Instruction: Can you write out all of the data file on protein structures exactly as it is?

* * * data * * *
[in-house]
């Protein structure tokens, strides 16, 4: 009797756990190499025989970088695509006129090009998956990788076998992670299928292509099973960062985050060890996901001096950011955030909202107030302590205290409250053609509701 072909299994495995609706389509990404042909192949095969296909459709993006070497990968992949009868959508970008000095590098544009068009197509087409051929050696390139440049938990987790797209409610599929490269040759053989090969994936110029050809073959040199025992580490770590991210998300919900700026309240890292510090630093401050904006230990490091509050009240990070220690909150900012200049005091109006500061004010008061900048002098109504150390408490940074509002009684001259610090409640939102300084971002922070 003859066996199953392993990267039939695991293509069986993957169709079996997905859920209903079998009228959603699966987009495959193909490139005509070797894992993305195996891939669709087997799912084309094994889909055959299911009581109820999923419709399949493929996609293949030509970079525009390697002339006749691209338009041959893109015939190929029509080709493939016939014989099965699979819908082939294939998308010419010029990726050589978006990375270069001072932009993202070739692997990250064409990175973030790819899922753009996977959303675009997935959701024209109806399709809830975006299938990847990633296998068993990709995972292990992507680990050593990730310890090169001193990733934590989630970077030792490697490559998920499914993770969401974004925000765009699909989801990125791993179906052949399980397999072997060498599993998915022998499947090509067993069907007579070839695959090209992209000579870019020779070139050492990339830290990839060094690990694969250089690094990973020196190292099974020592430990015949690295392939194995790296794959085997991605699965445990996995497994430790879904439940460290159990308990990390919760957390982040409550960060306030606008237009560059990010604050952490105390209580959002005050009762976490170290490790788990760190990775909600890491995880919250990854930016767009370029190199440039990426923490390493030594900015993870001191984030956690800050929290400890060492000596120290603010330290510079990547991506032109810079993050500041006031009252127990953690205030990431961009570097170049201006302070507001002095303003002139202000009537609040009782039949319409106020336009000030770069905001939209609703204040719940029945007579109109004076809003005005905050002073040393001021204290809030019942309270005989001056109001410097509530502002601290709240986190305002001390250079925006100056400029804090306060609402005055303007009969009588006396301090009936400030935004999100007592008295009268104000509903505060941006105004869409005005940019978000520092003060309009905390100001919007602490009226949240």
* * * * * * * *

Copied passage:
[in-house]
């Protein structure tokens, strides 16, 4: 009797756990190499025989970088695509006129090009998956990788076998992670299928292509099973960062985050060890996901001096950011955030909202107030302590205290409250053609509701 072909299994495995609706389509990404042909192949095969296909459709993006070497990968992949009868959508970008000095590098544009068009197509087409051929050696390139440049938990987790797209409610599929490269040759053989090969994936110029050809073959040199025992580490770590991210998300919900700026309240890292510090630093401050904006230990490091509050009240990070220690909150900012200049005091109006500061004010008061900048002098109504150390408490940074509002009684001259610090409640939102300084971002922070 003859066996199953392993990267039939695991293509069986993957169709079996997905859920209903079998009228959603699966987009495959193909490139005509070797894992993305195996891939669709087997799912084309094994889909055959299911009581109820999923419709399949493929996609293949030509970079525009390697002339006749691209338009041959893109015939190929029509080709493939016939014989099965699979819908082939294939998308010419010029990726050589978006990375270069001072932009993202070739692997990250064409990175973030790819899922753009996977959303675009997935959701024209109806399709809830975006299938990847990633296998068993990709995972292990992507680990050593990730310890090169001193990733934590989630970077030792490697490559998920499914993770969401974004925000765009699909989801990125791993179906052949399980397999072997060498599993998915022998499947090509067993069907007579070839695959090209992209000579870019020779070139050492990339830290990839060094690990694969250089690094990973020196190292099974020592430990015949690295392939194995790296794959085997991605699965445990996995497994430790879904439940460290159990308990990390919760957390982040409550960060306030606008237009560059990010604050952490105390209580959002005050009762976490170290490790788990760190990775909600890491995880919250990854930016767009370029190199440039990426923490390493030594900015993870001191984030956690800050929290400890060492000596120290603010330290510079990547991506032109810079993050500041006031009252127990953690205030990431961009570097170049201006302070507001002095303003002139202000009537609040009782039949319409106020336009000030770069905001939209609703204040719940029945007579109109004076809003005005905050002073040393001021204290809030019942309270005989001056109001410097509530502002601290709240986190305002001390250079925006100056400029804090306060609402005055303007009969009588006396301090009936400030935004999100007592008295009268104000509903505060941006105004869409005005940019978000520092003060309009905390100001919007602490009226949240």